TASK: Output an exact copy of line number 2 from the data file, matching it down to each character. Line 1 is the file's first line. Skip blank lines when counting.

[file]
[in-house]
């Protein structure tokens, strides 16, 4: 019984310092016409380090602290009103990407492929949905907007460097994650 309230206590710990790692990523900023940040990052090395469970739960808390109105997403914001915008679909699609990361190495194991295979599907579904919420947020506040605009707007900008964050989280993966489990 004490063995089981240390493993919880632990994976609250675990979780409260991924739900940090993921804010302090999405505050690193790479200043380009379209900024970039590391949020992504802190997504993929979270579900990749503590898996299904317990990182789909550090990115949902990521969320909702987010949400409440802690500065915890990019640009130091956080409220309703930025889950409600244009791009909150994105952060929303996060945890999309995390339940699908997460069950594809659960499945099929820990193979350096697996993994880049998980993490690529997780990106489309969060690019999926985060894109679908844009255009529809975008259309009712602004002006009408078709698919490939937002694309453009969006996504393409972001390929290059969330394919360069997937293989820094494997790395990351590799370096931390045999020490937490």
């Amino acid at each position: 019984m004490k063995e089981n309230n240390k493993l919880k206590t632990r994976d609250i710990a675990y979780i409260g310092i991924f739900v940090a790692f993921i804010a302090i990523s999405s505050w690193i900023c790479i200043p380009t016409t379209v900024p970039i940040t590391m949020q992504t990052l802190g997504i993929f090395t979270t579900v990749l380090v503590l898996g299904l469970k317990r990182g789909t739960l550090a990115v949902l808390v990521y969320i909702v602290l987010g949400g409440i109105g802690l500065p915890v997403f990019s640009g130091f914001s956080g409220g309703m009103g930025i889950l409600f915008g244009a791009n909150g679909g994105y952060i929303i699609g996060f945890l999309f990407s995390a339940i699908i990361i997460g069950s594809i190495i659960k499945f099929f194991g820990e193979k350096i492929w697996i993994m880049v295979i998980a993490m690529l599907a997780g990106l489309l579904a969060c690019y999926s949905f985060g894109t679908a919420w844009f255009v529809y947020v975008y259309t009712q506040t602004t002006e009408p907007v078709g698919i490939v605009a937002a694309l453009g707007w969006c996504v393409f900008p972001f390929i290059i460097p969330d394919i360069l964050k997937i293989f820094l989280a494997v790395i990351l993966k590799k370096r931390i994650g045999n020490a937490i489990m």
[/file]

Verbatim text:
């Protein structure tokens, strides 16, 4: 019984310092016409380090602290009103990407492929949905907007460097994650 309230206590710990790692990523900023940040990052090395469970739960808390109105997403914001915008679909699609990361190495194991295979599907579904919420947020506040605009707007900008964050989280993966489990 004490063995089981240390493993919880632990994976609250675990979780409260991924739900940090993921804010302090999405505050690193790479200043380009379209900024970039590391949020992504802190997504993929979270579900990749503590898996299904317990990182789909550090990115949902990521969320909702987010949400409440802690500065915890990019640009130091956080409220309703930025889950409600244009791009909150994105952060929303996060945890999309995390339940699908997460069950594809659960499945099929820990193979350096697996993994880049998980993490690529997780990106489309969060690019999926985060894109679908844009255009529809975008259309009712602004002006009408078709698919490939937002694309453009969006996504393409972001390929290059969330394919360069997937293989820094494997790395990351590799370096931390045999020490937490």